St. Louis, Missouri – the Gateway to the West

Cosmopolitan, adventurous, exciting, friendly, multi-faceted – the famous “Spirit of St. Louis” once drew numerous people to the city in the US state of Missouri on the west bank of the Mississippi. But the “gateway to the west”, which was predicted to have a bright future at the beginning of the 20th century, is rusting. The population has been falling steadily since the 1950s, many properties have been abandoned and Saint Louis is now one of the most dangerous cities in the world. 25.5% of the population were below the poverty line in 2015.

But even if the paint is a little off, the city, which is also called “The Gateway City”, “Mound City”, “The Lou” or “Nellyville”, nonetheless has a lot to see for visitors and especially for children Offer.

Location and climate of St. Louis

According to YELLOWPAGESINTHEUSA, St. Louis extends over an area of ​​around 170 km2, which is divided into around 160 km2 of land and 11 km2 of water. The entire city is built on terraces and cliffs that rise 30 to 60 meters above the western bank of the Mississippi River. It’s a fertile area here on the economic lifeline of the Midwest with low hills and wide, flat valleys. There are also many sinkholes and caves there.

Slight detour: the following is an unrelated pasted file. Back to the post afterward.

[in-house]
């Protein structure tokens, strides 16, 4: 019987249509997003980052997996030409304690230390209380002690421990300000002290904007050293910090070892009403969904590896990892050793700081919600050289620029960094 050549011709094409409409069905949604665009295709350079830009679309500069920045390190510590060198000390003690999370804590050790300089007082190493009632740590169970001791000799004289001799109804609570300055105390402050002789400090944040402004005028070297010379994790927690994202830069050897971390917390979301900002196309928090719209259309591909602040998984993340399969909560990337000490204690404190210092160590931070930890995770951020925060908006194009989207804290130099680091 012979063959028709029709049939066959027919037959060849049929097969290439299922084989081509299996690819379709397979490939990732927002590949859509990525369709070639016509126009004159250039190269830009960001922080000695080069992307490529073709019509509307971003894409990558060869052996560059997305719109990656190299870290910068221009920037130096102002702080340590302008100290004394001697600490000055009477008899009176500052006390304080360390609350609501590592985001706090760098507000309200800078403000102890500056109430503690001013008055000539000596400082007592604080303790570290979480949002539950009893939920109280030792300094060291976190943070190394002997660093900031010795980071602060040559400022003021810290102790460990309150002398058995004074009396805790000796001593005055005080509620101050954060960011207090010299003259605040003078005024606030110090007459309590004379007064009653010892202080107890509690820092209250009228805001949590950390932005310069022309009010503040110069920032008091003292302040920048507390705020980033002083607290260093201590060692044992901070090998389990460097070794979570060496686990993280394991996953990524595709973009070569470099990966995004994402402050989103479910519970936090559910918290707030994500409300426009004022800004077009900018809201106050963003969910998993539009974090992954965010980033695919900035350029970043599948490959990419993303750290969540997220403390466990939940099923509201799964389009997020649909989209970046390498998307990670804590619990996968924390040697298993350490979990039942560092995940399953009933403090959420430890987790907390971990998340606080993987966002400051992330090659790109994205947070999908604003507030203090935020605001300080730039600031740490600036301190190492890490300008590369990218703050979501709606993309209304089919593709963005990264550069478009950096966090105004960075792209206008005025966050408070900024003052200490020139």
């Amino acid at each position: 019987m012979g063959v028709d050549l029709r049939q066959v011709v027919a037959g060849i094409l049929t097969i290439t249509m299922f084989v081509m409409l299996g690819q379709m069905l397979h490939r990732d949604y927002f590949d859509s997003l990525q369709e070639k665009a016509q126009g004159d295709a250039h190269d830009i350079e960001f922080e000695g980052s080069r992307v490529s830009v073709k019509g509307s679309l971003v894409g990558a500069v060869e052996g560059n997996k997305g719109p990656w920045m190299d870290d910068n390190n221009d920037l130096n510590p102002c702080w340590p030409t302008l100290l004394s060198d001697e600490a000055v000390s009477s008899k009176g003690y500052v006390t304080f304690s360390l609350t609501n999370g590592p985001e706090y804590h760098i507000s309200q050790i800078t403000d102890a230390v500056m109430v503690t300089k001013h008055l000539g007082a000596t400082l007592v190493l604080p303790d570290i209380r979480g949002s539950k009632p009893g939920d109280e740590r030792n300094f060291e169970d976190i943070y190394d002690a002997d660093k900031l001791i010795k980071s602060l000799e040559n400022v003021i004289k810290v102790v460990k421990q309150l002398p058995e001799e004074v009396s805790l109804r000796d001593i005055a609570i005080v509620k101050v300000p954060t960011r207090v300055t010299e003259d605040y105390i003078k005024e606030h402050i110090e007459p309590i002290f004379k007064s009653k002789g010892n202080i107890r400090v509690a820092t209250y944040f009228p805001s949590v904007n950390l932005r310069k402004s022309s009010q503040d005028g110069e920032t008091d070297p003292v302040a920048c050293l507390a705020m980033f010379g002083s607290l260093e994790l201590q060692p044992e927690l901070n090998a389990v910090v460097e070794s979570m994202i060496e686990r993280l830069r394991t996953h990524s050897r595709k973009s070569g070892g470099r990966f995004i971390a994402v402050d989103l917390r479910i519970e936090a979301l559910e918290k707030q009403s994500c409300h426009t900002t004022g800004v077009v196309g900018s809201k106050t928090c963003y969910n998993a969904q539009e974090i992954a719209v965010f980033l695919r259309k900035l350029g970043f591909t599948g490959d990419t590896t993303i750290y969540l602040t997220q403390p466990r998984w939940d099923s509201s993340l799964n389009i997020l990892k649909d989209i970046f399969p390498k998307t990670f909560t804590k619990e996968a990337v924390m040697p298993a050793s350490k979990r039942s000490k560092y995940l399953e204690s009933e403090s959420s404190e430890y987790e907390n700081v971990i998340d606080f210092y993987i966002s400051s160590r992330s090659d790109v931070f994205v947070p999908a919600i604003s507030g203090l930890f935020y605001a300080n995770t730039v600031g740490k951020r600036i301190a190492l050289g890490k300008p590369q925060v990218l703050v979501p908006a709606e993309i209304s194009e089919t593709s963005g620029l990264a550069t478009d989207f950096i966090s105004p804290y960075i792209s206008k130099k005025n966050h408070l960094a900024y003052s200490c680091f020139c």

The summers in St. Louis are hot and humid, the winters cold, with an average annual temperature of 13.9 degrees. In the transition zone between humid, continental and humid, subtropical climates, an average of 1040 mm of precipitation falls annually. Heavy thunderstorms occur frequently, especially in spring. The city is one of the metropolitan areas in the United States that is most frequently hit by tornadoes. In addition, there are always severe floods.

Economy, population and infrastructure in St. Louis

In St. Louis, manufacturing makes up the largest proportion, followed by health and social and service sectors. The largest number of employees, however, is in the health sector. With its location on the Mississippi and Missouri Rivers, St. Louis plays a major role in the transportation of bulk goods such as grain, coal, salt, certain chemicals, and petroleum products. Well-known local companies include Monsanto, Nestlè Purina Heimtierprodukte and the traditional Anheuser-Busch brewery.